The history of human rights has become a burgeoning field of research in recent decades. While its approaches have been plural and diverging, the primary focus of this literature has been on human rights as a philosophical idea or a global political movement. In such literature, the content of key international legal documents such as the Universal Declaration of Human Rights or the Covenants of 1966 functions more as a background for the description of wider sociopolitical developments than as a direct focus of legal-historical analysis. This entry, instead, highlights and surveys the historical literature on the body of fundamental rights in international conventions and declarations emerging since 1948 as a primarily legal phenomenon. The purpose of taking stock of the history of human rights law as a specialized regime of international law is twofold. First, it complements and supports current revisionist historiographical trends while also signaling their potential limits. Second, it highlights the beneficial role that a further focus on legal historical methods can have in better understanding the complexity and multifaceted nature of post-1948 developments. Indeed, the latest research has focused on the specificities of human rights as a 20th-century phenomenon, rather than seeking close intellectual continuities with a distant past, be it an ancient Greco-Roman inspiration, an early modern natural rights tradition, or an Enlightenment revolutionary conception. Obviously, one such key specificity is the concrete formulation of individual guarantees in terms of positive law beyond the state, as this literature duly notes. A closer focus on the drafting of these key human rights instruments and the struggles over wording and interpretation in considering their implementation opens further perspectives to understand their momentousness and the stakes their conception and operation has raised and keeps raising. In a connected way, this renewed focus on international human rights as a body of legal documents highlights the role legal history can play in making sense of the immense field of the history of human rights and within the diverse array of approaches that converge within it. Highlighting the sociopolitical backgrounds of views that governments and NGOs have brought to bear on the drafting and implementation of international human rights conventions brings to the fore the contentious nature of the post-1945 concept of human rights. Giving concreteness to the idea of human rights as a site of negotiation and contestation, in international courts and diplomatic conferences as much as in street protests and mass demonstrations, opens space to hold together the variety of angles human rights history can be read from. Decolonization and the 1960s, the rise of neoliberalism in the 1970s, the various waves of feminism and the mainstreaming of LBTGQ+, the fight against apartheid and demands for racial justice, geopolitical considerations during and after the Cold War, conservative approaches to religious freedom, and many more developments are all perspectives that belong under the wide umbrella of the post-1945 history of human rights and hold valuable explanatory power within it. In this perspective, the effort to pinpoint a “real,” single origin of modern human rights loses most of its meaning. In light of these objectives, this bibliography focuses on texts that see post-1945 developments in their own specificity and not primarily as an essential expression of centuries-old ideas of justice. Among texts with that approach, it further focuses on works that bring together close attention to international human rights documents and the wider sociopolitical conditions that informed the debates on their drafting and implementation. In other words, this entry surveys the space in the literature on international human rights where legal textuality and global history meet. By identifying research that occupies said legal-historical space, this bibliography seeks to pursue an agenda that is descriptive and programmatic at the same time. On one hand, the article aims to create a single reference point to the state of the art of multidisciplinary approaches to the history of human rights law; on the other, it signals that, especially in areas of relatively recent and fast-moving developments, such as the African regional system or Indigenous rights, much work remains to be done.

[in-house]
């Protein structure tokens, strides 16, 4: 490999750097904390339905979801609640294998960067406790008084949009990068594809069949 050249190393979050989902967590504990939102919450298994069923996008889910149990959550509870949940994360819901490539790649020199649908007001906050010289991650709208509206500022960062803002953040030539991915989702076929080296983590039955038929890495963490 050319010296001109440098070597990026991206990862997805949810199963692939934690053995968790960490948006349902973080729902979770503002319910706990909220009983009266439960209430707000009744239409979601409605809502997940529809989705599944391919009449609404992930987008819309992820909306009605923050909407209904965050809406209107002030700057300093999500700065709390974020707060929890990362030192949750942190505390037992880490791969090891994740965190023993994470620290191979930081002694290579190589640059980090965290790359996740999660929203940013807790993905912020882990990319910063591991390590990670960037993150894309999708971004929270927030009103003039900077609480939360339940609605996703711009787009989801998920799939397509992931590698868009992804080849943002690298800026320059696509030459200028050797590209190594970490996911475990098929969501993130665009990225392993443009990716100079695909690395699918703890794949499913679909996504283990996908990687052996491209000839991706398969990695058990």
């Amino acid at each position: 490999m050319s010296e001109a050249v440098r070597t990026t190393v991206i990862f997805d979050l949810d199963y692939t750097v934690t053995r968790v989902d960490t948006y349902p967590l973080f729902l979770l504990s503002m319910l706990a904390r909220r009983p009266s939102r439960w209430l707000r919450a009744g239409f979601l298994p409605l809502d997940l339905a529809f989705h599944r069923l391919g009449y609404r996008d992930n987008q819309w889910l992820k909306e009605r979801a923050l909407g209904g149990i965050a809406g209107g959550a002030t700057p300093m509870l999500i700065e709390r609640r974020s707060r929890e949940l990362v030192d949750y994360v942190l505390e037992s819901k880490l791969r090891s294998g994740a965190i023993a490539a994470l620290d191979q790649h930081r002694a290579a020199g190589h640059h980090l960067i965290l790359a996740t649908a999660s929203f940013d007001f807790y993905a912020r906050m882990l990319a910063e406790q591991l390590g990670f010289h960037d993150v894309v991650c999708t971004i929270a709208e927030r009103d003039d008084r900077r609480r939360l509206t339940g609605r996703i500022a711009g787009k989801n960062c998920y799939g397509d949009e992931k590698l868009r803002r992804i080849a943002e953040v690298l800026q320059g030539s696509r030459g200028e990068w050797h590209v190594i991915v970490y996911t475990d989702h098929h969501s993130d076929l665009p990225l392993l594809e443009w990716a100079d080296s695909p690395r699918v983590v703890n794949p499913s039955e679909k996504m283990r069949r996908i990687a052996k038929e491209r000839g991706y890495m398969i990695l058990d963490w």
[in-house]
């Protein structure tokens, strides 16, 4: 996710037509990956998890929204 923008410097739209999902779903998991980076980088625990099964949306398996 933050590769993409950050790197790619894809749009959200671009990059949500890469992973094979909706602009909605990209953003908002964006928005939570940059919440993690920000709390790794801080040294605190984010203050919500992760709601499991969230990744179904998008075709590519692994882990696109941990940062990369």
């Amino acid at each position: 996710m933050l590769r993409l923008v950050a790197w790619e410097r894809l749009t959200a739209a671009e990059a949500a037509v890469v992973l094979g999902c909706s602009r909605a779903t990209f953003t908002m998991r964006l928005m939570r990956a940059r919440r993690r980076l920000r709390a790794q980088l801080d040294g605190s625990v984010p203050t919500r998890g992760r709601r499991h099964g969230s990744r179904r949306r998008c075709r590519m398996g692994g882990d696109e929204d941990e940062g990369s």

Recent Historiography of Human Rights: Critiques and Revisions